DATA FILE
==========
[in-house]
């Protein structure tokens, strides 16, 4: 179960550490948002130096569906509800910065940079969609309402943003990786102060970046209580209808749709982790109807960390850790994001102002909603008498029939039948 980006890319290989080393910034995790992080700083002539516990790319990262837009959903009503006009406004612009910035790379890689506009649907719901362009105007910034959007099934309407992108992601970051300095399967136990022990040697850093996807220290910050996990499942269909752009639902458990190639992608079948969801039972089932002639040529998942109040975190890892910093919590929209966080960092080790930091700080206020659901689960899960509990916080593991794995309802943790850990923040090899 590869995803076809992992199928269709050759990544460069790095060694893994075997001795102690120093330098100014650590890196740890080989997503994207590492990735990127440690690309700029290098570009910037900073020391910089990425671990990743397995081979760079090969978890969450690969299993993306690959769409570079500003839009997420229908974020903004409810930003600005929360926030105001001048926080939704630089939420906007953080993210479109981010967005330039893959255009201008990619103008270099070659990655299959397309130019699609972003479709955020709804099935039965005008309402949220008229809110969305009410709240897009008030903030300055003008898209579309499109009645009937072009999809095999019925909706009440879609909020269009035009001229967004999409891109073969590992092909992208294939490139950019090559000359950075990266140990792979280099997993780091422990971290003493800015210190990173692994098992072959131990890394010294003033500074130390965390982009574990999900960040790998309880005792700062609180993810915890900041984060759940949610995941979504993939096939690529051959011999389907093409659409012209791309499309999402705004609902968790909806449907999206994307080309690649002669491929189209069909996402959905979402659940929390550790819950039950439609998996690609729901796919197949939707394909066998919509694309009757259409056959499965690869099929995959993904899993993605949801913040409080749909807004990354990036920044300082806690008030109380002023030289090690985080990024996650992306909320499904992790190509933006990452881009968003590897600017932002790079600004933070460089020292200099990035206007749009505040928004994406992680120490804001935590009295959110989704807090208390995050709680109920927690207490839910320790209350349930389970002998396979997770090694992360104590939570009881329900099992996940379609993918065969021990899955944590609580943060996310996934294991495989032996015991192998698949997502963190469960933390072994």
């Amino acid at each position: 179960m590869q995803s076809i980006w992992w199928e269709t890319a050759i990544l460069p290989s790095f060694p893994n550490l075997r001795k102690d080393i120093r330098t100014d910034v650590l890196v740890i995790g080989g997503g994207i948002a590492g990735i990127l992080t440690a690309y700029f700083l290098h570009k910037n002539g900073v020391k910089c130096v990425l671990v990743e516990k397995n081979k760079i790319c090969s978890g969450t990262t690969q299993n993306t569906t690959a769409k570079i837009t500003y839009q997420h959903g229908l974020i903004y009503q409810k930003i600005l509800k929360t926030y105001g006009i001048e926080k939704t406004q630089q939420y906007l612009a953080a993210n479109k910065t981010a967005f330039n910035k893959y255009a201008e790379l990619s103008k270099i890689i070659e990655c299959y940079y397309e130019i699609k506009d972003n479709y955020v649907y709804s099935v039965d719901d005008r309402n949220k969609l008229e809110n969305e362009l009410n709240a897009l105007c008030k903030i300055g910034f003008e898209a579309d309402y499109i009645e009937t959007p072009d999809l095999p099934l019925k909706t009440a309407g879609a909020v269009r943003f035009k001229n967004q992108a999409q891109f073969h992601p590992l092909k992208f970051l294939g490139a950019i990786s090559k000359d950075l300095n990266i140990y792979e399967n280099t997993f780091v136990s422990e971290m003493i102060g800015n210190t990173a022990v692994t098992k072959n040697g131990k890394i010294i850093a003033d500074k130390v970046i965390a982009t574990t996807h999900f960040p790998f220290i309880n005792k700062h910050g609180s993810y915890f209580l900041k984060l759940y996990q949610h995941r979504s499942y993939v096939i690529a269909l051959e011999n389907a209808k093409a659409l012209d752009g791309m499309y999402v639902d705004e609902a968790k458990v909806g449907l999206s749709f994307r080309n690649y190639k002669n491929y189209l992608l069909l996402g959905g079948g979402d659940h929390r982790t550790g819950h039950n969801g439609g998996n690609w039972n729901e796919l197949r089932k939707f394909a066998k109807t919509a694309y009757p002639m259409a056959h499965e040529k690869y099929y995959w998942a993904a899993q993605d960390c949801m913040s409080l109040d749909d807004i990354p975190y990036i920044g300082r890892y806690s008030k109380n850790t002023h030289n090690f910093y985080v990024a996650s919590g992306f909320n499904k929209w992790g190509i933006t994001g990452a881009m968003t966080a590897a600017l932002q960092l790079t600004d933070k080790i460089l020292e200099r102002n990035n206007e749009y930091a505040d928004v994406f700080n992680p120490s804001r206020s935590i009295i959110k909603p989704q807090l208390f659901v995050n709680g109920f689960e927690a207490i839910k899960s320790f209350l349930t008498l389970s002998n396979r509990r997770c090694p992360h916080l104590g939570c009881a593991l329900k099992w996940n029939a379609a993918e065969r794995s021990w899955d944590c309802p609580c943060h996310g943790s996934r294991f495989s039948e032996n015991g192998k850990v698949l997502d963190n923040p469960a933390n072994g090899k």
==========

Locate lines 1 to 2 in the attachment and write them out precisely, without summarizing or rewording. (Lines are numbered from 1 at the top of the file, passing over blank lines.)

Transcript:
[in-house]
């Protein structure tokens, strides 16, 4: 179960550490948002130096569906509800910065940079969609309402943003990786102060970046209580209808749709982790109807960390850790994001102002909603008498029939039948 980006890319290989080393910034995790992080700083002539516990790319990262837009959903009503006009406004612009910035790379890689506009649907719901362009105007910034959007099934309407992108992601970051300095399967136990022990040697850093996807220290910050996990499942269909752009639902458990190639992608079948969801039972089932002639040529998942109040975190890892910093919590929209966080960092080790930091700080206020659901689960899960509990916080593991794995309802943790850990923040090899 590869995803076809992992199928269709050759990544460069790095060694893994075997001795102690120093330098100014650590890196740890080989997503994207590492990735990127440690690309700029290098570009910037900073020391910089990425671990990743397995081979760079090969978890969450690969299993993306690959769409570079500003839009997420229908974020903004409810930003600005929360926030105001001048926080939704630089939420906007953080993210479109981010967005330039893959255009201008990619103008270099070659990655299959397309130019699609972003479709955020709804099935039965005008309402949220008229809110969305009410709240897009008030903030300055003008898209579309499109009645009937072009999809095999019925909706009440879609909020269009035009001229967004999409891109073969590992092909992208294939490139950019090559000359950075990266140990792979280099997993780091422990971290003493800015210190990173692994098992072959131990890394010294003033500074130390965390982009574990999900960040790998309880005792700062609180993810915890900041984060759940949610995941979504993939096939690529051959011999389907093409659409012209791309499309999402705004609902968790909806449907999206994307080309690649002669491929189209069909996402959905979402659940929390550790819950039950439609998996690609729901796919197949939707394909066998919509694309009757259409056959499965690869099929995959993904899993993605949801913040409080749909807004990354990036920044300082806690008030109380002023030289090690985080990024996650992306909320499904992790190509933006990452881009968003590897600017932002790079600004933070460089020292200099990035206007749009505040928004994406992680120490804001935590009295959110989704807090208390995050709680109920927690207490839910320790209350349930389970002998396979997770090694992360104590939570009881329900099992996940379609993918065969021990899955944590609580943060996310996934294991495989032996015991192998698949997502963190469960933390072994």